Margaret Gruter Prize Paper (R. Burt, R. Brooks, D. Kahan) (best paper on how ethology, biology, and related behavior sciences may deepen our understanding of law)
Race-based suspect descriptions present a puzzle. Police rely on racially salient eyewitness accounts to establish the suspicion required to stop or question an individual. While racial classifications are generally subject to the most exacting standard of review, you’d be hard-pressed to find a judge or scholar who thinks the use of race-based suspect descriptions gives reason for pause. Why is police conduct that singles people out in view of their race so readily accepted as legitimate? Conventional wisdom holds that race-based suspect descriptions do not count as racial classifications, and that their use should not be understood as state action under the Fourteenth Amendment. These replies are less obviously true, however, than courts and commentators have assumed. The argument that race-based descriptions do not qualify as a racial classification makes much of the fact that the racial designation derives not from stereotyping but from observation of an individual’s appearance in a specific case. While racial identifiers do not bank on pejorative assumptions, this misses that suspect descriptions are used to build racially salient profiles on the strength of which people are treated as potential criminals. Another reason given for why race-based descriptions are not a racial classification is that suspect descriptions are usually made up of multiple factors, and that least one non-racial feature must be included to sustain grounds for suspicion under the Fourth Amendment.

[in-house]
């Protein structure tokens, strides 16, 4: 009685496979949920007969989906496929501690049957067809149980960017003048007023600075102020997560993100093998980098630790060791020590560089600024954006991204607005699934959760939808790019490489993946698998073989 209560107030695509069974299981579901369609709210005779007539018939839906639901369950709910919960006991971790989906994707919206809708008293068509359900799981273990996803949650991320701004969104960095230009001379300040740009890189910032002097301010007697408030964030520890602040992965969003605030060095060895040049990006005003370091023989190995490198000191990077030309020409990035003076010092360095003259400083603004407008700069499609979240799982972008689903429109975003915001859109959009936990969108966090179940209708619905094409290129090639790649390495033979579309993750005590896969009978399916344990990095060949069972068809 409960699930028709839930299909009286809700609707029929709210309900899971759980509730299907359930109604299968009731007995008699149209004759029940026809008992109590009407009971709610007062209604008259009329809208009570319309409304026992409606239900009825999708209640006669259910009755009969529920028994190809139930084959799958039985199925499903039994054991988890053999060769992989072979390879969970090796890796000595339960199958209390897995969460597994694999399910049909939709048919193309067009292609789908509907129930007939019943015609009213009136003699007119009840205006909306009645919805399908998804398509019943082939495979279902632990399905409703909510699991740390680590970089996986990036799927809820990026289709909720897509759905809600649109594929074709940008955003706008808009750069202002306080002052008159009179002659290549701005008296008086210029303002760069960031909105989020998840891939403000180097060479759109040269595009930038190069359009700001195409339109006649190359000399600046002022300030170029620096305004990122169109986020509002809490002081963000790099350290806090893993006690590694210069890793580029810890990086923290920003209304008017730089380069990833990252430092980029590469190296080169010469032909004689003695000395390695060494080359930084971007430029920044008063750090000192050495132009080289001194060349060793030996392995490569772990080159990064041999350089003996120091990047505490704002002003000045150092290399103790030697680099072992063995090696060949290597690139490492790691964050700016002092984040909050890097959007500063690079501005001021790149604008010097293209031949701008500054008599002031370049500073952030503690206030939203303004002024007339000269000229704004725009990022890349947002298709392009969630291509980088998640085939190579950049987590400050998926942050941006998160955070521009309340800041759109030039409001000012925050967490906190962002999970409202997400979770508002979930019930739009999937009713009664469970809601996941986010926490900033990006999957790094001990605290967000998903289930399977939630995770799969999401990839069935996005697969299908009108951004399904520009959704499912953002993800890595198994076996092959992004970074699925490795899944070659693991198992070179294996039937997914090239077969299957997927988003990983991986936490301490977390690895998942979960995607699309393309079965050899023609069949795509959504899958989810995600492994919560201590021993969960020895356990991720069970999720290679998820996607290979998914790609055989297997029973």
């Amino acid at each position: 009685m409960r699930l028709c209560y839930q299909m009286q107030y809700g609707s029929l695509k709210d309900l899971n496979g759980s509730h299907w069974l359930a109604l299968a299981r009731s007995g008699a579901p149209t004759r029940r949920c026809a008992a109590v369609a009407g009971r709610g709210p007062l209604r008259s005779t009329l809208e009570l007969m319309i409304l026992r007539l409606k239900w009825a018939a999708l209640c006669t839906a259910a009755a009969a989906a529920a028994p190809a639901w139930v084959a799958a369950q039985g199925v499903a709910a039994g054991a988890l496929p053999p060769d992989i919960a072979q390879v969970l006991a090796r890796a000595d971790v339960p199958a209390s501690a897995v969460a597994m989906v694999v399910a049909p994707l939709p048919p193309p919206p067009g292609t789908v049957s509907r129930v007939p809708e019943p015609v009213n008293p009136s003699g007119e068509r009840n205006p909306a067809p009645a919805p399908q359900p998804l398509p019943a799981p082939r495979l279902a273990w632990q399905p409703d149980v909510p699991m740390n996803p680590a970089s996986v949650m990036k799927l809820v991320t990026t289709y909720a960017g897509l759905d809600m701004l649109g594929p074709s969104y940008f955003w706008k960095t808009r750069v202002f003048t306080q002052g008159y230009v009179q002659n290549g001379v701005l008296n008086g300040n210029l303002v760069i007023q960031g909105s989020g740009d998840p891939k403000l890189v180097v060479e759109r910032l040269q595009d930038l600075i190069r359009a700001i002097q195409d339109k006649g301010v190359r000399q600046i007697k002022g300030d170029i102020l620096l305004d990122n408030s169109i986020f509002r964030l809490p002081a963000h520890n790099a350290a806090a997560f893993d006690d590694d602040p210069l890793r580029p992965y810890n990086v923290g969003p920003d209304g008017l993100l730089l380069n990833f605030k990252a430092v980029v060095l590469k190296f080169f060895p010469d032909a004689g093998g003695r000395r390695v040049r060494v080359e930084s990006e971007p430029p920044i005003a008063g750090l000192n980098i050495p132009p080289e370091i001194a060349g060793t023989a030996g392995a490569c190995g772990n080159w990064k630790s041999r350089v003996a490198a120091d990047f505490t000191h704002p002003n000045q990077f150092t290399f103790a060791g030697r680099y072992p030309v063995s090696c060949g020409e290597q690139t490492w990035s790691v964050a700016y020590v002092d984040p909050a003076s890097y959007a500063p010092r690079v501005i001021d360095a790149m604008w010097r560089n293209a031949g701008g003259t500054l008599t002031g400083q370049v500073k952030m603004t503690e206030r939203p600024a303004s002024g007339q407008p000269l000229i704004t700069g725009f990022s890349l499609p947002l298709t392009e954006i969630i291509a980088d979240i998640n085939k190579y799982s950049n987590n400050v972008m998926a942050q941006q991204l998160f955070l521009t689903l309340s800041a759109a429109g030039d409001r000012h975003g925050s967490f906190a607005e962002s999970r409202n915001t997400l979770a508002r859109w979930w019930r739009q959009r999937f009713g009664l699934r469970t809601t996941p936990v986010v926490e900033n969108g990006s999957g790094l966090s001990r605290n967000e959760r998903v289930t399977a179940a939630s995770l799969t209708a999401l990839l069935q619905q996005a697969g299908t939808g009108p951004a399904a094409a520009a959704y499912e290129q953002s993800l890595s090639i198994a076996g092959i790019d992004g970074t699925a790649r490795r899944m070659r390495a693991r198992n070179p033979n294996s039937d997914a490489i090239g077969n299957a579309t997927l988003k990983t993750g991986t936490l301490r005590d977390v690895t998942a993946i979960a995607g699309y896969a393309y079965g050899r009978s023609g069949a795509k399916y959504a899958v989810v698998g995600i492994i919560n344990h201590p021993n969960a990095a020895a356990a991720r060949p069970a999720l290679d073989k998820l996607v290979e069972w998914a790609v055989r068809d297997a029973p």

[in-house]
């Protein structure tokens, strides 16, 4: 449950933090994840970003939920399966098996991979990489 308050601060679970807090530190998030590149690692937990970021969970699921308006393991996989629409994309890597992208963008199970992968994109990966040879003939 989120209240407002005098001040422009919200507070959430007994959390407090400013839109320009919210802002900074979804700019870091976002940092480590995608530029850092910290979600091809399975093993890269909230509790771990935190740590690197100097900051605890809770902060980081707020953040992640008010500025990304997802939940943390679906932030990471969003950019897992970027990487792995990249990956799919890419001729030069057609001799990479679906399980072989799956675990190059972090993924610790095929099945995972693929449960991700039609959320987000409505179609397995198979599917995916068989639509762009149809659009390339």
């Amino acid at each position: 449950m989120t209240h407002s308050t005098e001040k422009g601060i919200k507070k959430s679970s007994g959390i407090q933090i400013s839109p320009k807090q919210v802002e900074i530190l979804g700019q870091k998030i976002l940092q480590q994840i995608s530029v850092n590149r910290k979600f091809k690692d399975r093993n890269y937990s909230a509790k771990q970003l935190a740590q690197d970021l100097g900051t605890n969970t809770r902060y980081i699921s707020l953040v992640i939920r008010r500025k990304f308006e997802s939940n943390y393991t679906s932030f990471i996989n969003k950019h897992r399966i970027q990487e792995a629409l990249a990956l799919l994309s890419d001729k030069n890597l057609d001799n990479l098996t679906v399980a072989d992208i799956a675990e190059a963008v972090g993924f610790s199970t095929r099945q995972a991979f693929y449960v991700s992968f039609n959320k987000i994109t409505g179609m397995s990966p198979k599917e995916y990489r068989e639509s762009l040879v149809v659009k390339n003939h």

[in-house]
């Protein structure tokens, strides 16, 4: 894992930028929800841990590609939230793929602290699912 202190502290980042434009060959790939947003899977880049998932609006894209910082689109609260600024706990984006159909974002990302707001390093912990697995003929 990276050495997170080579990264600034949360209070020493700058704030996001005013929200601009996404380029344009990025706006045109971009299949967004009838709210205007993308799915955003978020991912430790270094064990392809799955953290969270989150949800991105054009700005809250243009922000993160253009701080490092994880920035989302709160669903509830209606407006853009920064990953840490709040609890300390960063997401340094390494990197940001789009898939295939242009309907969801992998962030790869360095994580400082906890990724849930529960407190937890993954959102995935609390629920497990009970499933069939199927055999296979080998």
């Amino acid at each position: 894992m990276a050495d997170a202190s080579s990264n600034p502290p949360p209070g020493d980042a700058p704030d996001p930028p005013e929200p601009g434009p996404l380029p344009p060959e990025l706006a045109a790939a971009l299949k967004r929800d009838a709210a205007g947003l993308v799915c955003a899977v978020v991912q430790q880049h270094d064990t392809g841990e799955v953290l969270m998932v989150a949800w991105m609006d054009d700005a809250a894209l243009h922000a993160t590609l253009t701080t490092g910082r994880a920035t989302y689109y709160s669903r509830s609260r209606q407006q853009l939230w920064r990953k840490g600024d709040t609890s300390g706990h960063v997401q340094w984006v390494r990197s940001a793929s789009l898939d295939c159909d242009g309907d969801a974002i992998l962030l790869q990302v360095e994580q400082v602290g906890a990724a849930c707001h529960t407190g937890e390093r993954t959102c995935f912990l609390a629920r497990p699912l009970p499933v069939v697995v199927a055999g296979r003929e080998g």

Date of Authorship for this Version
Fox, Dov, "The Second Generation of Racial Profiling" (2010). Student Prize Papers. 51.